Famous cryptocurrency trader Jacob Canfield recently admitted on Twitter that he had been the target of a sophisticated scam involving the exchange Coinbase. Canfield claimed to have fallen victim to the fraud, which he called one of the “most sophisticated scams” he has ever seen in the cryptosphere.
According to Canfield’s tweets, the scam starts when the victim receives a text message informing them that their Coinbase two-factor authentication (2FA) has changed. Then, three calls from a San Francisco number, claiming to be from Coinbase’s customer support, ask the user if they have requested an email and 2FA change and if they are travelling outside of the US.
The con artist then sends the victim to the “safety” team, who asks for a “verification code” that has been sent to the victim’s personal email address to avoid a 48-hour suspension. The con artist’s methods were so deceptive, according to Canfield, that they “sounded extremely American.”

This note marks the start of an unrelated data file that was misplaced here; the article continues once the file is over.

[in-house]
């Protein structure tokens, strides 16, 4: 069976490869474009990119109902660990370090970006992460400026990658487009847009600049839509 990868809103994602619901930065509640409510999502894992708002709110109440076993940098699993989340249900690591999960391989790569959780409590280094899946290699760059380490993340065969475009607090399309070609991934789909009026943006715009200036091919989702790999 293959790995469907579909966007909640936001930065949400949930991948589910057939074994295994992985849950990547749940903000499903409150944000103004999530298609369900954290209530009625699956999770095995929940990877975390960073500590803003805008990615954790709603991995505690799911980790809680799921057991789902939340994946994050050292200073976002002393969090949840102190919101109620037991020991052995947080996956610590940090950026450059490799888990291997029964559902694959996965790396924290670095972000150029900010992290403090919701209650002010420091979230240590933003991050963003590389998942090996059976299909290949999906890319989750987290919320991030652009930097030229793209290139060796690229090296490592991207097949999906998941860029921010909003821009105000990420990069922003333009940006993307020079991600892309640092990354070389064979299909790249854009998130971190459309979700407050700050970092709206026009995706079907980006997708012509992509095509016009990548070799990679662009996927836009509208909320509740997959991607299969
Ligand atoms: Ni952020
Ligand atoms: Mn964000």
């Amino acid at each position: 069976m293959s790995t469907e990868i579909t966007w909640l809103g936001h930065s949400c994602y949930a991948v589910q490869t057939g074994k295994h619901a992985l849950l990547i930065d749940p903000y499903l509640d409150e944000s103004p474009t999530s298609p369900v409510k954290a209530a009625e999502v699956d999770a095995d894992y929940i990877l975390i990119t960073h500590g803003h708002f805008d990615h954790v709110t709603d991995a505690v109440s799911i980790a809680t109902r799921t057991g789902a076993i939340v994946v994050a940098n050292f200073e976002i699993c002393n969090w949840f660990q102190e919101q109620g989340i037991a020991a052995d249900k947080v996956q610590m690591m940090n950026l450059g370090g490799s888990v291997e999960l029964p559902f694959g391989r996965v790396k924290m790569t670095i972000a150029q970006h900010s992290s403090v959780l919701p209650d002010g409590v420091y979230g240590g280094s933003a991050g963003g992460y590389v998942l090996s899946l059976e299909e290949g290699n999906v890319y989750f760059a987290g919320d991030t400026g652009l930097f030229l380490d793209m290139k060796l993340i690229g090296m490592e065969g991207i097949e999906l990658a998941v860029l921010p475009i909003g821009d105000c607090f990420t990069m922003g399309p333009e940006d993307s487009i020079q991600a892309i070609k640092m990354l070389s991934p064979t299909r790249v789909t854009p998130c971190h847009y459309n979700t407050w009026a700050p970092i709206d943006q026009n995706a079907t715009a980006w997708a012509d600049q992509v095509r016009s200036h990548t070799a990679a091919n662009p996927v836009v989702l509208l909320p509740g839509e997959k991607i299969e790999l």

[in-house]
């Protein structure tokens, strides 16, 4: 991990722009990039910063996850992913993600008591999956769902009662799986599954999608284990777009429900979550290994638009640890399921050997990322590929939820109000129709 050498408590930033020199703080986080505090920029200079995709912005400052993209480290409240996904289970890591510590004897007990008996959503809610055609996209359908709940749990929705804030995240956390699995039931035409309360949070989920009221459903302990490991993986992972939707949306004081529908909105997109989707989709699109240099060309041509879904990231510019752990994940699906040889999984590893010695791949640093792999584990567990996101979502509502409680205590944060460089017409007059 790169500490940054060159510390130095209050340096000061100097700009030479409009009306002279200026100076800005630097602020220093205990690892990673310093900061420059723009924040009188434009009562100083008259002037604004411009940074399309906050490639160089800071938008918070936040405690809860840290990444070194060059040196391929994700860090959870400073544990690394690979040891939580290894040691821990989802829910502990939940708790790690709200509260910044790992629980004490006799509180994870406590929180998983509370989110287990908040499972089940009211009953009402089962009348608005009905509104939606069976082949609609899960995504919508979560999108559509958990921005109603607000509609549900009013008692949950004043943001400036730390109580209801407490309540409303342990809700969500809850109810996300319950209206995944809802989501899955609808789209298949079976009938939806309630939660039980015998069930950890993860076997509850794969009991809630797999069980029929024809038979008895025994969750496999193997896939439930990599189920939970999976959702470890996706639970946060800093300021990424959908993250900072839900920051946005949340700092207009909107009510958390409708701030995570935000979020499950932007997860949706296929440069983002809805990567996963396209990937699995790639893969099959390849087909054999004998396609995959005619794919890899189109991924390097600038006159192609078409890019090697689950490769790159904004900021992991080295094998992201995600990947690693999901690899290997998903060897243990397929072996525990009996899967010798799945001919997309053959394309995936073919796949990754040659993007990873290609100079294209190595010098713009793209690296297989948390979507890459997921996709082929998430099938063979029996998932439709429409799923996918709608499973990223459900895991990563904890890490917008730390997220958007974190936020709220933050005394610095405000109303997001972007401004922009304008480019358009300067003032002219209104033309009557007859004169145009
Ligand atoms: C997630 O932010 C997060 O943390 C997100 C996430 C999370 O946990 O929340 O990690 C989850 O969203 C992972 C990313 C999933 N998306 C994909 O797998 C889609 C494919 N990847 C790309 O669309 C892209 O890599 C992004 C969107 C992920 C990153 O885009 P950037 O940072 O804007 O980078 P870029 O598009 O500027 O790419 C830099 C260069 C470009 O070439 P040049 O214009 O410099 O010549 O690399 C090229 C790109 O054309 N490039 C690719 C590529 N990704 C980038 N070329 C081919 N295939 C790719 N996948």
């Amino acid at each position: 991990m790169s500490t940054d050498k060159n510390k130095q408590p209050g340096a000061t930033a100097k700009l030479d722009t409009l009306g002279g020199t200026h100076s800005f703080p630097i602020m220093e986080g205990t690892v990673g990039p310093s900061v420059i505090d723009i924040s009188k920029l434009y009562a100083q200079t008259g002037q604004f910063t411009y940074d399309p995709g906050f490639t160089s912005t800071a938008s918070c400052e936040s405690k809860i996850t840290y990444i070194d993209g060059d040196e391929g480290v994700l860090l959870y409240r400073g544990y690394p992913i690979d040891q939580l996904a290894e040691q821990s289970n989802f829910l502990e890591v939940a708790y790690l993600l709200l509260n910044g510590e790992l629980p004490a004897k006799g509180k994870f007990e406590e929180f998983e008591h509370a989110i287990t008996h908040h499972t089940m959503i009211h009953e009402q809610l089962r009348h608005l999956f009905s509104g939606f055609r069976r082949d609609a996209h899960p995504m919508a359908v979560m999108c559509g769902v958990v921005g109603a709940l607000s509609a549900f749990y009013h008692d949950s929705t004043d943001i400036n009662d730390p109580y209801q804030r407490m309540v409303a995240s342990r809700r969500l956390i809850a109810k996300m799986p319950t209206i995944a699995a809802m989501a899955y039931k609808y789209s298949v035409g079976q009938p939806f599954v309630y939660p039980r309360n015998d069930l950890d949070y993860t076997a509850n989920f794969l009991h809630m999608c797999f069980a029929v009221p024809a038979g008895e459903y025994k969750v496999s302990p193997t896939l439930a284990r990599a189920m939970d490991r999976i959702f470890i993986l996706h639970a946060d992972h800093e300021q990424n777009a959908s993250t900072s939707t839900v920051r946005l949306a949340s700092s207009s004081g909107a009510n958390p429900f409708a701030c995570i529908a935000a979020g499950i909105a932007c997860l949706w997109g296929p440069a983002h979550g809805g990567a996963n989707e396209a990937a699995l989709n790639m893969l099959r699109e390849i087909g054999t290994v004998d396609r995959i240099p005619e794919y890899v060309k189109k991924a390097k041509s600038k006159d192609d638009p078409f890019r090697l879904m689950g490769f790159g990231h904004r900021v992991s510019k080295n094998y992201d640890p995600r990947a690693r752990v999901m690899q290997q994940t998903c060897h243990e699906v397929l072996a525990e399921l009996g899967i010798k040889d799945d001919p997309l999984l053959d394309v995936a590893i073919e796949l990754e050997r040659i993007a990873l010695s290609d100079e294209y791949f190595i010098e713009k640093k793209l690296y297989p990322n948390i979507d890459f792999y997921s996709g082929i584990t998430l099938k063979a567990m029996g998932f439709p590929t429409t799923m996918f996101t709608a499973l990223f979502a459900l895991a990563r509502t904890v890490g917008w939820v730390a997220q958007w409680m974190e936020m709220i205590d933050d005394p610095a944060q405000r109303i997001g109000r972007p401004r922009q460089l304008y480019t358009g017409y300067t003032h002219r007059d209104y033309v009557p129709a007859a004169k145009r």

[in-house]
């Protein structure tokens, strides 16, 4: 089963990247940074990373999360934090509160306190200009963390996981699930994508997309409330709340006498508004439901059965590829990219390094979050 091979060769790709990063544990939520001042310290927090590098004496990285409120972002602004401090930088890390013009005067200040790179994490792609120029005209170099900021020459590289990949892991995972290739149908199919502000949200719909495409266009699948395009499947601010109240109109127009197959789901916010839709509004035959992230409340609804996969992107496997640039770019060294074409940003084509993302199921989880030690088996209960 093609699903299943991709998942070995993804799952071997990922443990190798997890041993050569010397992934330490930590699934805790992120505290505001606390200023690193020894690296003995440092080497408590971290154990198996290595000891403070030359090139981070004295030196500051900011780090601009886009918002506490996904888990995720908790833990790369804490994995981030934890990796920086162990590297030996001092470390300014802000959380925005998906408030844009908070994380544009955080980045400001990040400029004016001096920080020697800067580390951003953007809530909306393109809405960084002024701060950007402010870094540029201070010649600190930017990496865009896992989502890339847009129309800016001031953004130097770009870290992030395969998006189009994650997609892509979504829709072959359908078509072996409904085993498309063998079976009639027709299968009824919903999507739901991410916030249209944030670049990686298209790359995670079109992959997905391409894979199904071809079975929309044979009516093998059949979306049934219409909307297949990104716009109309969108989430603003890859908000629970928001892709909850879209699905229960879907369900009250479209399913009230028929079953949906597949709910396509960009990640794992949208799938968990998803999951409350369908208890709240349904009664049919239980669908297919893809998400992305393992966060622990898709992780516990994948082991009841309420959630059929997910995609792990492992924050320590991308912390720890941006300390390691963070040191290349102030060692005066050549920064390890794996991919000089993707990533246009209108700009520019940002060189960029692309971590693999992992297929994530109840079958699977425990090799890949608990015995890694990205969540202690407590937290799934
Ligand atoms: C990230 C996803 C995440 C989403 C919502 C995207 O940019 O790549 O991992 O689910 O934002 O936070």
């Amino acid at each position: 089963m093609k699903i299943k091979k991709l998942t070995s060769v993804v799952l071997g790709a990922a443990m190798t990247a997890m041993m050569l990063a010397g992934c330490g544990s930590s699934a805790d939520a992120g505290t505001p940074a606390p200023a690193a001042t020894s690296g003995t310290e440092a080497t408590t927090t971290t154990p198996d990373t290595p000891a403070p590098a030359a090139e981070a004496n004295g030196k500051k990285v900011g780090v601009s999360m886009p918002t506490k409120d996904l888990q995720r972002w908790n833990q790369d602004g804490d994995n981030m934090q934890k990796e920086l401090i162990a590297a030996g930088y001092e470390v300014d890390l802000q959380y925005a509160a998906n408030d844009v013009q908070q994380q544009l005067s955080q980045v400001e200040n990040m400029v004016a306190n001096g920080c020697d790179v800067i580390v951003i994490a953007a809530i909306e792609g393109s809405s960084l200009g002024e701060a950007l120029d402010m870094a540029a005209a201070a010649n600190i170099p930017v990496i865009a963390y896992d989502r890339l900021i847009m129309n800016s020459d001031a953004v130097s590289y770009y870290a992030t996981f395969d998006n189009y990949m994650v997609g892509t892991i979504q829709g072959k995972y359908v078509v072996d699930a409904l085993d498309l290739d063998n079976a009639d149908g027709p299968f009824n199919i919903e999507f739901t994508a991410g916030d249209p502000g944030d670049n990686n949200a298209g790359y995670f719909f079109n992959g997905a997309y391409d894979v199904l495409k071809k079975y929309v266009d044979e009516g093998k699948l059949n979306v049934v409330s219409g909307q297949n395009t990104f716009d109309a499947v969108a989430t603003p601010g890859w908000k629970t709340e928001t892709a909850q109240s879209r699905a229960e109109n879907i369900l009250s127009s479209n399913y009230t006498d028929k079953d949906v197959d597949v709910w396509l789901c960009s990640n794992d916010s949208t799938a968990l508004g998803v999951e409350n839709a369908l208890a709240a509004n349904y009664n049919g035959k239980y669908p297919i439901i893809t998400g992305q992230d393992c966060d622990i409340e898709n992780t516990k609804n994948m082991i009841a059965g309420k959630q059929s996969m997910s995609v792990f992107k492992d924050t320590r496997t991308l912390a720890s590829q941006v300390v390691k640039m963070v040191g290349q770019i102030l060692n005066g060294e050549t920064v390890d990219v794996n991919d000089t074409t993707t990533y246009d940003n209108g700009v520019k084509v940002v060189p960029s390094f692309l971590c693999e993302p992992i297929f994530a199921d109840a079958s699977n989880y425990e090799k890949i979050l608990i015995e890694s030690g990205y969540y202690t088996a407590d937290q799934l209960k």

The sophistication of the scam rests in its use of a verification code that appears to be the victim’s exact 2FA and is sent through an email that appears to be from Coinbase. Canfield conjectured that the con artists were either logging into his account or were already signed in and attempting to request a withdrawal while speaking to him on the phone.
Notably, the email from which the malware was sent seemed to come from Amazon’s email provider, suggesting that the scammers may also be using an arrogance email address to deceive users. Despite the fact that Canfield was able to update his Coinbase password and 2FA after realizing it was a scam, he voiced concern that many other people would fall victim to it.
Canfield’s tweet was also addressed by cryptocurrency researcher zachXBT, who pointed out that a similar fraud targeted another local victim last year. He suggested that the con artists were probably using social engineering, which involves coercing people into disclosing sensitive information.